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Materiality in a non-financial reporting environment

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Today’s non-financial reporting environment can seem complex, but there is one commonality among the various reporting initiatives — materiality.

The meaning of materiality can vary between stakeholders within the environmental, social and governance disclosure discussion.

Leading sustainability reporting organizations, including:

  • Global Reporting Initiative (GRI)
  • Sustainability Accounting Standards Board (SASB)
  • International Integrated Reporting Council (IIRC)
  • Investor Network on Climate Risk (INCR)
  • Sustainable Stock Exchanges (SSE) Working Group

are seeking to provide clarity and guidance on what is most material in non-financial reporting.

Their guidance differs in scope, but these groups all agree that concentrating on materiality will better inform stakeholders and guide the decision-making process by offering insight into the most relevant environmental, social and governance risks and opportunities facing organizations.

While materiality is commonly thought of in financial terms, the correlation between material non-financial issues and value for companies is becoming more important.

According to a recent Ocean Tomo study, physical and financial assets make up only 20% of a company’s value today. Carbon Disclosure Project found that Global 500 companies that disclose non-financial information publicly outperformed their peers that did not.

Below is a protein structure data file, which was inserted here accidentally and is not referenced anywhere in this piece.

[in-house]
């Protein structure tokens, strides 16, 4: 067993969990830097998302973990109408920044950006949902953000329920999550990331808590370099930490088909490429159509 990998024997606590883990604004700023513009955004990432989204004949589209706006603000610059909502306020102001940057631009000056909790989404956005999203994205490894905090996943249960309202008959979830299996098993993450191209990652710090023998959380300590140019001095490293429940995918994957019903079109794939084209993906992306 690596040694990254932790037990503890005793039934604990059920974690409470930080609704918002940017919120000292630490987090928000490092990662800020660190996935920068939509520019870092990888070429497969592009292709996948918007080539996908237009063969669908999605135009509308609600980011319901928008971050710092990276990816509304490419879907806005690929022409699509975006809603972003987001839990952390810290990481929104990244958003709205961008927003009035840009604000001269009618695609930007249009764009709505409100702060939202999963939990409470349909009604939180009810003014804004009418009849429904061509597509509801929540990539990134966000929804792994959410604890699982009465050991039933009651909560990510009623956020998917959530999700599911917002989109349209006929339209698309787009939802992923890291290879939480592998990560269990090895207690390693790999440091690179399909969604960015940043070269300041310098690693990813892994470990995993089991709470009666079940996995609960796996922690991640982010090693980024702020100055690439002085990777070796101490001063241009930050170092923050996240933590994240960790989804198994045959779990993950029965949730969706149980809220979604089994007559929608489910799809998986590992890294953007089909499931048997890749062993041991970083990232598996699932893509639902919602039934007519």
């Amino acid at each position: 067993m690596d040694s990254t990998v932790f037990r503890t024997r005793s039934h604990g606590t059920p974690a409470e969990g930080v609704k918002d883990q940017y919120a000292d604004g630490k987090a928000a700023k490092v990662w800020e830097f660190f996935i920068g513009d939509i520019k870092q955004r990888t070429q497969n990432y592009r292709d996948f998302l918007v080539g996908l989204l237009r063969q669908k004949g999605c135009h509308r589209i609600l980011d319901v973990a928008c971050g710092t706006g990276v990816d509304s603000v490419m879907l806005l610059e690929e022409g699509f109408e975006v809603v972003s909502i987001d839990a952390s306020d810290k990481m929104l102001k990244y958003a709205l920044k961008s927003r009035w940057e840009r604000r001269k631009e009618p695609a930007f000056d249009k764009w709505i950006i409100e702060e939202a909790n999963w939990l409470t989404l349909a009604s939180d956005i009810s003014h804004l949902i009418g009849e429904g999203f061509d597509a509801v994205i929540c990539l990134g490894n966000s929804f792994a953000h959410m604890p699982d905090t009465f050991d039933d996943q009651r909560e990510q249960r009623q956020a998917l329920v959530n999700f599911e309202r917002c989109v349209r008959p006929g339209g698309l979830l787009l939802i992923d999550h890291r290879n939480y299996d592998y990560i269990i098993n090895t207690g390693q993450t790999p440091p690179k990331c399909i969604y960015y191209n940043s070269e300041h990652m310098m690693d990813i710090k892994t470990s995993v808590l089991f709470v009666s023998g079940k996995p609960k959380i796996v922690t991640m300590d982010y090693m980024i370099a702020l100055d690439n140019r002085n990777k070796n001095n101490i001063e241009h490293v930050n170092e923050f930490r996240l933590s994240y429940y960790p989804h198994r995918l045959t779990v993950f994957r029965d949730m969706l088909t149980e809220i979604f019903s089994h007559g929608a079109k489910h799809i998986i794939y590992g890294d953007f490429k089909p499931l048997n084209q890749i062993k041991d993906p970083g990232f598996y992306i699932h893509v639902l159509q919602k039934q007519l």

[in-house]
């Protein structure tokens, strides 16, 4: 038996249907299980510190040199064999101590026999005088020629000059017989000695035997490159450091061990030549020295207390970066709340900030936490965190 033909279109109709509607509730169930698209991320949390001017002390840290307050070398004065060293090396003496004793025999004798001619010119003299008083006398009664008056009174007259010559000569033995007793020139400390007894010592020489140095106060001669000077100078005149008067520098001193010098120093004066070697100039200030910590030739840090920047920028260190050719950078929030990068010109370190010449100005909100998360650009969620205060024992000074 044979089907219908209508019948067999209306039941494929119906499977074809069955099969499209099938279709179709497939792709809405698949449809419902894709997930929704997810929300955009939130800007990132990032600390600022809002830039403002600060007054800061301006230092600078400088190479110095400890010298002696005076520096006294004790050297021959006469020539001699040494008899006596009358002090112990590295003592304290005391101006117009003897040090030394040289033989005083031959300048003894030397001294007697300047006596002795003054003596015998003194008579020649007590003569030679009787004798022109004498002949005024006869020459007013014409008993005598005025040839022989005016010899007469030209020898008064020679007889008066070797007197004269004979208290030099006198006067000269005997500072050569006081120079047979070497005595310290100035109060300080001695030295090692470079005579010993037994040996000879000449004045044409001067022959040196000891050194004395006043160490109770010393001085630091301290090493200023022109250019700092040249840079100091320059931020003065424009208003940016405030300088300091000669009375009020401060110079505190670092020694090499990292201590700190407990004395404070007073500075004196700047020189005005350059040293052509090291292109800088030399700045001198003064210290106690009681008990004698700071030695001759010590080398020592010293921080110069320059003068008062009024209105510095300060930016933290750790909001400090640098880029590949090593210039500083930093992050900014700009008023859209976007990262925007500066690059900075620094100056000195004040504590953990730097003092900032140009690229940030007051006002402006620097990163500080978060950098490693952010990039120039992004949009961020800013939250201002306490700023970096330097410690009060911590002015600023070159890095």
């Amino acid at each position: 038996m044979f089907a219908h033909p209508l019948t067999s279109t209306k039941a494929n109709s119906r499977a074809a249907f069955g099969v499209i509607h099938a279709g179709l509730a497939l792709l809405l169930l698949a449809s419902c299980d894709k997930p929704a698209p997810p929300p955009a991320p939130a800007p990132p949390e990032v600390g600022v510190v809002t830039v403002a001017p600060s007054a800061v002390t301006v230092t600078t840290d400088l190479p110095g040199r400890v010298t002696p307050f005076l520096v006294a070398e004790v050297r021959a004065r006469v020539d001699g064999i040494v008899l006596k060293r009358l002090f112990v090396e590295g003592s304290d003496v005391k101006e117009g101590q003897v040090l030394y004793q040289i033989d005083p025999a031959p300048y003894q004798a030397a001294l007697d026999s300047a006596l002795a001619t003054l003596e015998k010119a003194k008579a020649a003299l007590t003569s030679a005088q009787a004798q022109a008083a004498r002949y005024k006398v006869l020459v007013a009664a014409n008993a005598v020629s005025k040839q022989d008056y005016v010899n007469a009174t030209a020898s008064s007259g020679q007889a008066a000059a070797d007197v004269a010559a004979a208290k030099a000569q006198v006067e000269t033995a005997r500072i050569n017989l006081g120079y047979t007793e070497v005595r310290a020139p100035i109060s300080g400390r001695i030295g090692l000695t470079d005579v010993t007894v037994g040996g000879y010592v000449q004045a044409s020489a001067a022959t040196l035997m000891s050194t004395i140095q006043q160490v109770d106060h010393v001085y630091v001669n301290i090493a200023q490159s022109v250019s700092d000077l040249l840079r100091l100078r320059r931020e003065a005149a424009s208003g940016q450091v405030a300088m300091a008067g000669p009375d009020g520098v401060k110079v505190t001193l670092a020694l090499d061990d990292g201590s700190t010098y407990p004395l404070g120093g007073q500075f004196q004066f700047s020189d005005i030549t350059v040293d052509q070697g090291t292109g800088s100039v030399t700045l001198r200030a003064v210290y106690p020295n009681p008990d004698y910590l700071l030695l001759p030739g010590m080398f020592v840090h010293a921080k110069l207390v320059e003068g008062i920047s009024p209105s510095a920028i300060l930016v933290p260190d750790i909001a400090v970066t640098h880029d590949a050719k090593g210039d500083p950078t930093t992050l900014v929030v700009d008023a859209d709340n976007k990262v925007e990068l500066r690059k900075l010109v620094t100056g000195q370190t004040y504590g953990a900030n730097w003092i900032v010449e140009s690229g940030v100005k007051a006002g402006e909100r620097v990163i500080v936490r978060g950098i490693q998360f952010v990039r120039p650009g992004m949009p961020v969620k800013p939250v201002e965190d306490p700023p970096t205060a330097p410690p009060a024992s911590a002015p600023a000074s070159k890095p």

A recent paper sponsored by the Boston College Center for Corporate Citizenship and EY, Value of sustainability reporting, highlights the fact that investors increasingly prefer to invest in transparent enterprises due to higher stakeholder-manager trust, more accurate analyst forecasting and lower information asymmetry.

Conducting a non-financial materiality assessment lays the foundation for future reporting, such as reporting in accordance with the GRI G4 Sustainability Reporting Guidelines. Many companies are engaging third parties to advise them on their materiality assessment process and to assist in identifying issues.

Identifying and reporting on the most material non-financial information can provide a company and its stakeholders with valuable intelligence to better measure, manage, and assess the business short and long-term. It can also enhance brand reputation, identify potential cost-savings within the company and can even improve access to capital.

Assessing materiality is integral to the emerging reporting standards

Assessing materiality is integral to the emerging reporting standards


Standard Impact on reporting More info

  • Global Reporting Initiative G4 guidelines (GRI)
    This is an update of the “standard” for sustainability reporting, and serves as the broad stakeholder perspective.
  • Sustainability Accounting Standards Board (SASB)
    A 501(c)(3) organization that develops sustainability disclosure standards for more than 80 industries in 10 sectors that will ultimately be included in mandatory filings to the SEC.
  • International Integrated Reporting Committee (IIRC)
    A reporting standard designed to demonstrate the linkages between an organization’s strategy, governance and financial performance and the social, environmental and economic context within which it operates.
  • Investor’s Network on Climate Risk Listing proposal & Sustainable Stock Exchanges Working Group
    This is a proposed stock exchange listing standard on corporate sustainability disclosure.
They will all have similar impacts, including:
  • Greater focus on materiality assessment to determine issues important to stakeholders and to the business
  • Standardize information for more “credible reporting”
  • globalreporting.org
  • sasb.org
  • theiirc.org
  • ceres.org/investor-network/incr

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